Notes from Şeydâ: Invisible work

Making your work visible is an important part of how we profile ourselves professionally these days. A quick glance at LinkedIn will tell you who got a new job or promotion, which organizations won awards, and who’s publishing or presenting and where. Sometimes, it can feel like the only way to mark work getting done is to produce a share-worthy result, and preferably an impressive one.

There’s a catch is you’re committed to diversity work, however. Diversity work isn’t for sharing, it’s for experiencing.

What do I mean by that? The hard part of diversity work is often internal work, whether it’s internal to an individual or an organization. It’s below the surface and invisible while fundamentally shifting the ground on which all other work is done.

Personal diversity work is hard work that has the potential to change the way you see every interaction, every image, every text, every situation you find yourself in, permanently. There is no going back from deep awareness of the urgency of diversity work and the acceptance of the work required of every individual to make a real difference. The results are a given once the crucial internal work is done. So, if you’re showing results, are you showing your work? The work happened long before there were any results to share.

Organizations also have tremendous work to do internally before they can mark shifts in their visible, sustainable diversity. That includes gaining acknowledgement of the urgency of diversity work at all levels of the organization, creating and enforcing new policies with regards to hiring, training, and employment, not to mention adjust all external communication to reflect core values that may have shifted. Again, by the time there is a result to share, a tremendous amount of work has already been done.

That work will rarely be acknowledged in public and cannot always be acknowledged at all. One could argue that sharing the work dilutes the work because it’s a too-quick path to a public pat on the back. Share your process and you might get the false impression that you are done. One of the keys to diversity work is that it is deeply personal. Values shifts always are.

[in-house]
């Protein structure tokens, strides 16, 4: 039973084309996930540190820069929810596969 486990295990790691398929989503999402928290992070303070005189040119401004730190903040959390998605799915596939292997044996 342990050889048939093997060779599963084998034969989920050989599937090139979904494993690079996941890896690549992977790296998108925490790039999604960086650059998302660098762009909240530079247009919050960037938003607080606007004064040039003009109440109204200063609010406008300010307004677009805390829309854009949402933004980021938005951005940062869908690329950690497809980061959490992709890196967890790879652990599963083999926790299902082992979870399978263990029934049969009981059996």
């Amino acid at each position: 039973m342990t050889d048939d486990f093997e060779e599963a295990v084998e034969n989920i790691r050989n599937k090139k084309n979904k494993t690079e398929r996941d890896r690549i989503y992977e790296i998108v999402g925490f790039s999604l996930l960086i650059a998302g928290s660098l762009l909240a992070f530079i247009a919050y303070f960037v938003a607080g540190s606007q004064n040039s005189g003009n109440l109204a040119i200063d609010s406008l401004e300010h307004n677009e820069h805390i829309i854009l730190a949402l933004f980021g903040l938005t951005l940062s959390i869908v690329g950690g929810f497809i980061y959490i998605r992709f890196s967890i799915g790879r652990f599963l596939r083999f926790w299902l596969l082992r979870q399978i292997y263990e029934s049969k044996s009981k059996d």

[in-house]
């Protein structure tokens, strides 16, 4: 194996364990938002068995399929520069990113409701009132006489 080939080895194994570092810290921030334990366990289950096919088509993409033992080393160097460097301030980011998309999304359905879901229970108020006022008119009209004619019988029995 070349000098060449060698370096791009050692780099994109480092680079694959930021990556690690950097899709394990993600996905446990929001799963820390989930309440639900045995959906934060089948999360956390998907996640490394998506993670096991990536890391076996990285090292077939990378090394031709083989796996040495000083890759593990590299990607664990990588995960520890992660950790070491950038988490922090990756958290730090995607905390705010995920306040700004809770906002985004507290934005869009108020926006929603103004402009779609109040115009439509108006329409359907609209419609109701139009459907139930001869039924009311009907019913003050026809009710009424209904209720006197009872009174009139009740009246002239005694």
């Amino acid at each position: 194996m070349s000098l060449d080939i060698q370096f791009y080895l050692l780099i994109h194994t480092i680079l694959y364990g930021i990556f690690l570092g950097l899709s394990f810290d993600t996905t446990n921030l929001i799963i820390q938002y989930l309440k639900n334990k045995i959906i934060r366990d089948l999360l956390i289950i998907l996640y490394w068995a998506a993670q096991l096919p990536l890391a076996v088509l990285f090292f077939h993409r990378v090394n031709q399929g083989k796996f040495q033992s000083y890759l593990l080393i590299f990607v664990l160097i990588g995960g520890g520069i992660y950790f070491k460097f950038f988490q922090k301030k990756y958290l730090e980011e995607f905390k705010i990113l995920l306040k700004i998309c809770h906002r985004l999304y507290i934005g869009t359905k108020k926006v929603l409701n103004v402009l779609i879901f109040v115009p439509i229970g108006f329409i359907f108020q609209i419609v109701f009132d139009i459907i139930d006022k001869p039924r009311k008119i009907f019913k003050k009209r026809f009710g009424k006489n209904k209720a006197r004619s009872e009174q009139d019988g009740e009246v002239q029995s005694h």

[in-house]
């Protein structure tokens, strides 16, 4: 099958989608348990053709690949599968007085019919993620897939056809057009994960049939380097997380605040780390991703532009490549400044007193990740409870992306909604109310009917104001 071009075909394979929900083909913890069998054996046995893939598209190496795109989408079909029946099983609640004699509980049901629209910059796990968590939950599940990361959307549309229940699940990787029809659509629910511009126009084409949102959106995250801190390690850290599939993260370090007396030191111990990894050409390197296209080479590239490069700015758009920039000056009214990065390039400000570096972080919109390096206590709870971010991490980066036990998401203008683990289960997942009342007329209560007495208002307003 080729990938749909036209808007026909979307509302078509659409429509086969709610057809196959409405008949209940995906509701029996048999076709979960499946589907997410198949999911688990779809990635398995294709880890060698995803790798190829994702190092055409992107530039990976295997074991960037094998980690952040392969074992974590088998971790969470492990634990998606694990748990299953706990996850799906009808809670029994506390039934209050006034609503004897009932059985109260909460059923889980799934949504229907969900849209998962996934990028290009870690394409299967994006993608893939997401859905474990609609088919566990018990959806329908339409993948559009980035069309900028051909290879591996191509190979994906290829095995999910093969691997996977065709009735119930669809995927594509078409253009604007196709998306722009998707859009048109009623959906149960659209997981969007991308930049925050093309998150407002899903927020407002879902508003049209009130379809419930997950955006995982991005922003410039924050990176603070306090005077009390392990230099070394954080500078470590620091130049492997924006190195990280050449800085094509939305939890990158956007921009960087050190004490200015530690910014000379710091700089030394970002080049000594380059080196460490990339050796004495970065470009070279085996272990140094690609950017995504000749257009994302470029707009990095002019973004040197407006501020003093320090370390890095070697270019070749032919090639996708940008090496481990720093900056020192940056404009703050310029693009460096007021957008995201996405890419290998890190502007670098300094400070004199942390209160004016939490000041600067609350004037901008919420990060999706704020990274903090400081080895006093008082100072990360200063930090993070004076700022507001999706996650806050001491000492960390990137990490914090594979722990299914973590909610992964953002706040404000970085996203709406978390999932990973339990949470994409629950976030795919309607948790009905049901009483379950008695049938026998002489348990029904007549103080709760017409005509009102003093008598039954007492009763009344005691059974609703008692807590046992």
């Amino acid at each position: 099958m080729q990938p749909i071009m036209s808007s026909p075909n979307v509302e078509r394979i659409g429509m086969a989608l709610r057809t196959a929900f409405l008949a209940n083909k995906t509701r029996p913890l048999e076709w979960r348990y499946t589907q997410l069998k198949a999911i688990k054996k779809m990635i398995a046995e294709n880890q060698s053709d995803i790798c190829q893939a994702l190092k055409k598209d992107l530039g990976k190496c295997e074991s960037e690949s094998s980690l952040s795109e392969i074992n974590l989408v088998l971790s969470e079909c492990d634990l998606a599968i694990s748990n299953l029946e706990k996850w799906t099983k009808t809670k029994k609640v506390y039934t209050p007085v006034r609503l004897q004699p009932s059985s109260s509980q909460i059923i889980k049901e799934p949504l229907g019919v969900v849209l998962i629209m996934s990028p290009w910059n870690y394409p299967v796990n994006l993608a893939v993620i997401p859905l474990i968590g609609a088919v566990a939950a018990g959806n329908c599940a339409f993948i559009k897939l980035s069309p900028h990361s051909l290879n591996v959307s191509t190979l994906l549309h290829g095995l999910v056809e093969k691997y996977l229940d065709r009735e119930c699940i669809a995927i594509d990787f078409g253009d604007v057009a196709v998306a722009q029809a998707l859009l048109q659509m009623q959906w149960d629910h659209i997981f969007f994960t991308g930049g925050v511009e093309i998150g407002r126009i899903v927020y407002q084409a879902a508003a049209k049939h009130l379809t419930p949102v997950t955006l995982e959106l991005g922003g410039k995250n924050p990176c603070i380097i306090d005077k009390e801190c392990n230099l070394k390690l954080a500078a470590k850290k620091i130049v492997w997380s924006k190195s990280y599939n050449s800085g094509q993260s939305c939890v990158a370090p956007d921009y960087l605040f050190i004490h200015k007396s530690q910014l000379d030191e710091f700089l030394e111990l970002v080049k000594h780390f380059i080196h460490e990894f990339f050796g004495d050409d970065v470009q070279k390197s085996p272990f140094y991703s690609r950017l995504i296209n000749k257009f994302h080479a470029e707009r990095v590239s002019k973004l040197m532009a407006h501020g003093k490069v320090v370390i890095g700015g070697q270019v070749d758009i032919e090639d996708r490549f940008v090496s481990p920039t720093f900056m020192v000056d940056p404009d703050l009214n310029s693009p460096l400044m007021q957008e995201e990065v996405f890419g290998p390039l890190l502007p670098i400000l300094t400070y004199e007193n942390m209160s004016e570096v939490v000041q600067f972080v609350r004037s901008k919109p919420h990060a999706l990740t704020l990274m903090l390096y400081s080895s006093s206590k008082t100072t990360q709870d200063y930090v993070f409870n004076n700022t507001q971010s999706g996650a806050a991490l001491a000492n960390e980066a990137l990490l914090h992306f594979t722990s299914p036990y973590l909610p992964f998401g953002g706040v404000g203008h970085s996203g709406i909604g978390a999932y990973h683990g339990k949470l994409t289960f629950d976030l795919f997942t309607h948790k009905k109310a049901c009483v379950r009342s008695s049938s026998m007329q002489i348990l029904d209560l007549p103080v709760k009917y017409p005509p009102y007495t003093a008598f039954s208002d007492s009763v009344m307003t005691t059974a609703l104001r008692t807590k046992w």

By the time public acknowledgement comes, the awards, the press, the attention, the hardest work has already been done. Let’s take the Theater Boulevard as an example. It’s a theater festival in Den Bosch that decided to make their event more inclusive. They hired an inclusion trainer (me). They introduced quiet days for patrons who need environments with less sensory stimulation. They planned walking routes for patrons who are visually challenged and made sure to have sign language interpreters for deaf patrons. By the time they won the accessibility award for their inclusive event, the hard work inside the organization had been done.

The core of diversity work is not well represented by the big win. Instead, it’s the conviction that the foundation upon which we build our relationships and events and organizations must change. These foundational changes are amplified through subtle and pervasive shifts that make change visible. Sustainable, visible results come after, never before.

So, keep doing your good work. Celebrate and share your wins. Perhaps the most powerful impact your win will have is viral, infecting others with the idea that they, too, should focus on diversity work.

In the meantime, focus on yourself and the people you work with and influence. Your work is worthwhile and vitally important, whether it’s publicly shareable or not.

Photo credits: @ally_photo

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